Tribe, ethnic group, diversity, Kenya!

I wrote this post  in 2008, just after the post-election violence – my first attempts at making sense of ethnicity and what we’re always on about in this country. Reading through it now, I feel we’re on a treadmill – running, running, running, and not moving an inch. Plus I never knew the phrase ‘people from a certain community’ could have such a negative connotation!

It takesQuotation mark copy at least two somethings to create a difference. (…) Clearly each alone is – for the mind and perception – a non-entity, a non-being. Not different from being, and not different from non-being. An unknowable, a Ding an sich, a sound from one hand clapping. Gregory Bateson (1979: 78)

In spite of being united by one language, culture and belief, I’ve often heard people belonging to the same ethnic group make distinctions amongst themselves using their geographical origin and clans. They will describe how regional dialects differ from each other, and outline the varying characteristics of the women and men from this village and that valley. They will find that little something that sets them apart from the larger group. Kenyans feel the need to make distinction upon distinction about their belonging. Some call it tribe. Others call it ethnic group.

Tribe is an ethnocentric term that typically refers to a primitive, homogeneous, static, isolated group of people. Ethnicity on the other hand, refers to aspects of relationships between groups, which consider themselves, and are regarded by others as being culturally distinctive (Eriksen, 1993). Anthropologists view ethnicity as a coping mechanism to social and political circumstances and a way of getting through the challenges we face in life. So, although the two terms are used interchangeably in the Kenyan context, a more accurate description of this social phenomenon would be ‘ethnic group’, being dynamic culturally distinctive groups of people, not existing alone, but with relations to other groups.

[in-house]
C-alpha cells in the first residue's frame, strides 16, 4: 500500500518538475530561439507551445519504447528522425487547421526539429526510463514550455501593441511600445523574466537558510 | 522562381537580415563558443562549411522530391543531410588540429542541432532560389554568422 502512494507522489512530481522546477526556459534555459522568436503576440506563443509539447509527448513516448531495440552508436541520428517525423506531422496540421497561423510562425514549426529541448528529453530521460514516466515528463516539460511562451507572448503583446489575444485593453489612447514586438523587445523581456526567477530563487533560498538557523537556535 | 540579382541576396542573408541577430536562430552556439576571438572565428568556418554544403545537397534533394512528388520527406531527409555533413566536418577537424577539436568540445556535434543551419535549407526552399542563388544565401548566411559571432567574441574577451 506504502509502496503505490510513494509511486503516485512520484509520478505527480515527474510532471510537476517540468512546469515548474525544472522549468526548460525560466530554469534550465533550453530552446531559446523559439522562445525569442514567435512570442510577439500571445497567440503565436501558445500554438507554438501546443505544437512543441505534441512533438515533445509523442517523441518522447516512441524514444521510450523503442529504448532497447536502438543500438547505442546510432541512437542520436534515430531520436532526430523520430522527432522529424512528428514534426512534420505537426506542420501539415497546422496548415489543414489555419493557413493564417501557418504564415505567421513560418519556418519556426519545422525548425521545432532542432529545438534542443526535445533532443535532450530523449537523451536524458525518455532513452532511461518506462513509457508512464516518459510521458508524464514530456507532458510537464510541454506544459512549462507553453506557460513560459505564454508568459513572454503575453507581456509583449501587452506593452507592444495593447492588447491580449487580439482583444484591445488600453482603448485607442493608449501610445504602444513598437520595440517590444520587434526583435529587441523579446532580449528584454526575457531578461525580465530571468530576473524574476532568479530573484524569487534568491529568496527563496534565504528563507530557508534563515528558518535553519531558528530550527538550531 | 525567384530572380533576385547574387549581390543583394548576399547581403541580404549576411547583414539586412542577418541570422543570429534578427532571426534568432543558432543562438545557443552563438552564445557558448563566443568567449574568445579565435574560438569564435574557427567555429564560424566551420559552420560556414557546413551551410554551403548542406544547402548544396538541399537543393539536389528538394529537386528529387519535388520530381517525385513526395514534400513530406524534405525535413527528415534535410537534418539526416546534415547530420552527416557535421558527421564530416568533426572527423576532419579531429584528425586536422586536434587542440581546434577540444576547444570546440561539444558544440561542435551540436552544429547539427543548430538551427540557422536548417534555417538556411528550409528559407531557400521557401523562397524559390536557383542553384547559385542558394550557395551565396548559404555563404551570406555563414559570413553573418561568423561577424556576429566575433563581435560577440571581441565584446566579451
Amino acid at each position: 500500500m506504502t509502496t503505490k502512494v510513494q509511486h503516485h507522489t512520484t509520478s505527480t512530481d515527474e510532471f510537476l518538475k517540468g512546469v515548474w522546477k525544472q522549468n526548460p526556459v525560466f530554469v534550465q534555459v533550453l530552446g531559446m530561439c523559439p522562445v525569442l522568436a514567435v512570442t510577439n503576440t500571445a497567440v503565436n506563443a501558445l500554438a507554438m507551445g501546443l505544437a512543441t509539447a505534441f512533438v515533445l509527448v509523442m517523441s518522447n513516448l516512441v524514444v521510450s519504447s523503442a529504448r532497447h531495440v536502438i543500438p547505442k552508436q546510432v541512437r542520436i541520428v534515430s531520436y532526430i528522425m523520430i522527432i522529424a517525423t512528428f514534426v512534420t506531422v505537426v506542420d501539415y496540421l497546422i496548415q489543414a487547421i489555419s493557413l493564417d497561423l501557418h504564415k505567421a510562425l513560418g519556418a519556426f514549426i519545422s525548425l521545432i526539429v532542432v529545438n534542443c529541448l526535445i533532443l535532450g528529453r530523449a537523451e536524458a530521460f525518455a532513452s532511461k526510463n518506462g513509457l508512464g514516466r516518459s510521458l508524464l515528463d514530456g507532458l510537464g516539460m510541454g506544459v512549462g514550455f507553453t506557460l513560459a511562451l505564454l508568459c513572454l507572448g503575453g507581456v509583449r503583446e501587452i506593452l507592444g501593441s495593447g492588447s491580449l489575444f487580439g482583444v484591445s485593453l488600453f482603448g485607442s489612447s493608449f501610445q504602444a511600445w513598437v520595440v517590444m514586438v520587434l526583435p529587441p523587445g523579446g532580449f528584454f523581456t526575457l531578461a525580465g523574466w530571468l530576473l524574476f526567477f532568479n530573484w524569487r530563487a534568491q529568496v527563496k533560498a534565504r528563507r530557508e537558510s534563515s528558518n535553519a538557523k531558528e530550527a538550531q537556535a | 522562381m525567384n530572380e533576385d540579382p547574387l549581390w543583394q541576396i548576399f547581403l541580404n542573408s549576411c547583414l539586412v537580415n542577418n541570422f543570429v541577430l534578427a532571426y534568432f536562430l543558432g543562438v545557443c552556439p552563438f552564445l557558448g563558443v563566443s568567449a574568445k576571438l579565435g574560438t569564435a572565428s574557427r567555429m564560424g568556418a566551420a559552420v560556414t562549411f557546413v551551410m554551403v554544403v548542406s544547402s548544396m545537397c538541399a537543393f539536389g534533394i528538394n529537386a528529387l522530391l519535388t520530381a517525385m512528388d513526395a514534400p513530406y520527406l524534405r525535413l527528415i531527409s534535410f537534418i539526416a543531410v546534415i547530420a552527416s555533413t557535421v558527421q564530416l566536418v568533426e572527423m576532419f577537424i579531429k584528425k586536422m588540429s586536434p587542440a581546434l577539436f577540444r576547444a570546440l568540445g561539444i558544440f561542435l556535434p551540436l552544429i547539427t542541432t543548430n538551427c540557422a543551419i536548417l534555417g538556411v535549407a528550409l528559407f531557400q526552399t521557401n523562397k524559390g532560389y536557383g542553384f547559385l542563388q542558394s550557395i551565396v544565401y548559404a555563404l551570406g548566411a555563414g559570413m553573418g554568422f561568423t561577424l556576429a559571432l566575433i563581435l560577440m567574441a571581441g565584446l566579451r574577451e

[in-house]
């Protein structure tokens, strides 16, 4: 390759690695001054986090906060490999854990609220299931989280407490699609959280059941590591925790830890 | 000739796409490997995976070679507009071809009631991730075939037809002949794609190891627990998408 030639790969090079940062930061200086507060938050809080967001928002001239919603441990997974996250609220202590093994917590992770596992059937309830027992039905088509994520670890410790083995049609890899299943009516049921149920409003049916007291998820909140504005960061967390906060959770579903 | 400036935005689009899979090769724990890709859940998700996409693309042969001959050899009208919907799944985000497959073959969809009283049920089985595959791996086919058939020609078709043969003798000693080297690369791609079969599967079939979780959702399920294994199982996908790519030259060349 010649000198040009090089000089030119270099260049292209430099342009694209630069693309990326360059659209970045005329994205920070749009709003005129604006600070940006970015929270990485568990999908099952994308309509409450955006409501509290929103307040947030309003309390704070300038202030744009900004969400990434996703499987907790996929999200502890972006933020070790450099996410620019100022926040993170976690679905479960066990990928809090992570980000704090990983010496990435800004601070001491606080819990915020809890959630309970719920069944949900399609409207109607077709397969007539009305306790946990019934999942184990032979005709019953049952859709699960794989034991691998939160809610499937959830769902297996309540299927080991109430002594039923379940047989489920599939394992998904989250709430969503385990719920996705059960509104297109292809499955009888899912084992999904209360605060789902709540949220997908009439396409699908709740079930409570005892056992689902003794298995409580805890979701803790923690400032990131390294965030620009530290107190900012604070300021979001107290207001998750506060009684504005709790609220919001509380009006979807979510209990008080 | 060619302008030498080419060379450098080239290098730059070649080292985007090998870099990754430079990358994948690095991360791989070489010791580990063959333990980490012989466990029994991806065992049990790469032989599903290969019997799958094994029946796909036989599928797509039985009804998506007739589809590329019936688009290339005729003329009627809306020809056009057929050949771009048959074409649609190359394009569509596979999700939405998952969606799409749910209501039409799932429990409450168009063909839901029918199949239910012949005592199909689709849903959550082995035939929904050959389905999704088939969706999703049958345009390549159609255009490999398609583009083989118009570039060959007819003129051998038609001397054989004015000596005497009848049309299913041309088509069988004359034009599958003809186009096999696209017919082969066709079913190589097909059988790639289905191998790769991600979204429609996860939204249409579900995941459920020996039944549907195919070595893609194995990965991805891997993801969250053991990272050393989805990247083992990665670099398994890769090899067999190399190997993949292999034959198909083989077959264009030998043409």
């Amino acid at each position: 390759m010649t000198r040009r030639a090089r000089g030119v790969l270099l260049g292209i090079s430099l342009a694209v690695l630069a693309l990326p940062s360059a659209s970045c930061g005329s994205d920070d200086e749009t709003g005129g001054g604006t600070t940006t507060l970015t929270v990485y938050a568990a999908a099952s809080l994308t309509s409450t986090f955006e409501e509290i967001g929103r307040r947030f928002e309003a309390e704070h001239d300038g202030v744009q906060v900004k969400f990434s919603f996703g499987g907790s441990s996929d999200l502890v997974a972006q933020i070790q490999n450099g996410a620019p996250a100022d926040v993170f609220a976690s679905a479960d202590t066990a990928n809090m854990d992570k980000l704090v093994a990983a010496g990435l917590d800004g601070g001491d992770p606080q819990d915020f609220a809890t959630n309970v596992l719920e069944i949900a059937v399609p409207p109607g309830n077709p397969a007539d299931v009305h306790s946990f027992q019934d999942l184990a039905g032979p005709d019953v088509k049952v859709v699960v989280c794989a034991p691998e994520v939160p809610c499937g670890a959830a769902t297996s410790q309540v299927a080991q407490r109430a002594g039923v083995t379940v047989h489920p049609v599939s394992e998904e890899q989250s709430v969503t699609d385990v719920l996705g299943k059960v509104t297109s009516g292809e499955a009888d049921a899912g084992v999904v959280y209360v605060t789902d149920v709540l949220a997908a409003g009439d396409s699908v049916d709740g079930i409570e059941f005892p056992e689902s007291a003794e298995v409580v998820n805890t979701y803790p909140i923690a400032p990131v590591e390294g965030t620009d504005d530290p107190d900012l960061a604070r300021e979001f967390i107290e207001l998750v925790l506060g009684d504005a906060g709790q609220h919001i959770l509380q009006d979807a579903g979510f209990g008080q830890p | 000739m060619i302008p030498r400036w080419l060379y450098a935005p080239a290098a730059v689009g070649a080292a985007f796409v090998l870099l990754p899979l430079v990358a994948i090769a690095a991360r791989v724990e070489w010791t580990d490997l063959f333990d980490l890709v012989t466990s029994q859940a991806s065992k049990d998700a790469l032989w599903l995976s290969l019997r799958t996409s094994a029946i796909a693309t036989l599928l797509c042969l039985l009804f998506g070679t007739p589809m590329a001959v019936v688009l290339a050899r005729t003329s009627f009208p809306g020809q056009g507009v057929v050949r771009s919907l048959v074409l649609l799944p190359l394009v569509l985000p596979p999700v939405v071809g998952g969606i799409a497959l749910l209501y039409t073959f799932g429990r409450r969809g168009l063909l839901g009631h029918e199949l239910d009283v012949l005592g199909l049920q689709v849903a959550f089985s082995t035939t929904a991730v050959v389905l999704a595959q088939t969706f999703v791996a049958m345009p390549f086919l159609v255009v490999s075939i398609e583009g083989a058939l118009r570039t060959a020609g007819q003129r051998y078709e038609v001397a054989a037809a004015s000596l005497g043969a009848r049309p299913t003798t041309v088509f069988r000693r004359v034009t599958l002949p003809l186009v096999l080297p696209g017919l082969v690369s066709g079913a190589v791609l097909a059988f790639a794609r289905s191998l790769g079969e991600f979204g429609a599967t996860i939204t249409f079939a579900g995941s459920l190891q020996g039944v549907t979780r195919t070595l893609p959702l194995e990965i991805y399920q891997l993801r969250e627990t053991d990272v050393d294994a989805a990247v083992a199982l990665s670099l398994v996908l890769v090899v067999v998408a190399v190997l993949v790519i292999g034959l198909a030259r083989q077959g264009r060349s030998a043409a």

We are social animals, who in this country as in many others, cleave to our ethnic groups, whether we’re in constant contact with other group members or not. Seeking a sense of identity and belonging, and being proud of the distinctive characteristics that make a positive and valuable contribution to the larger group, which we call nation, can never be wrong.

Having been lumped together by historical events that we had no control over, Kenya is a plural society that has to acknowledge differences and respect them. This would in fact make it easier for us to become as loyal to the state as we are to our ethnic groups. We should strive to bring the best that our diversity has to offer to the table for the benefit of the nation.

Under the still prevailing conditions of inequity, injustice, marginalization and polarization, this may sound like a Herculean task. But every journey of a thousand miles begins with one step.

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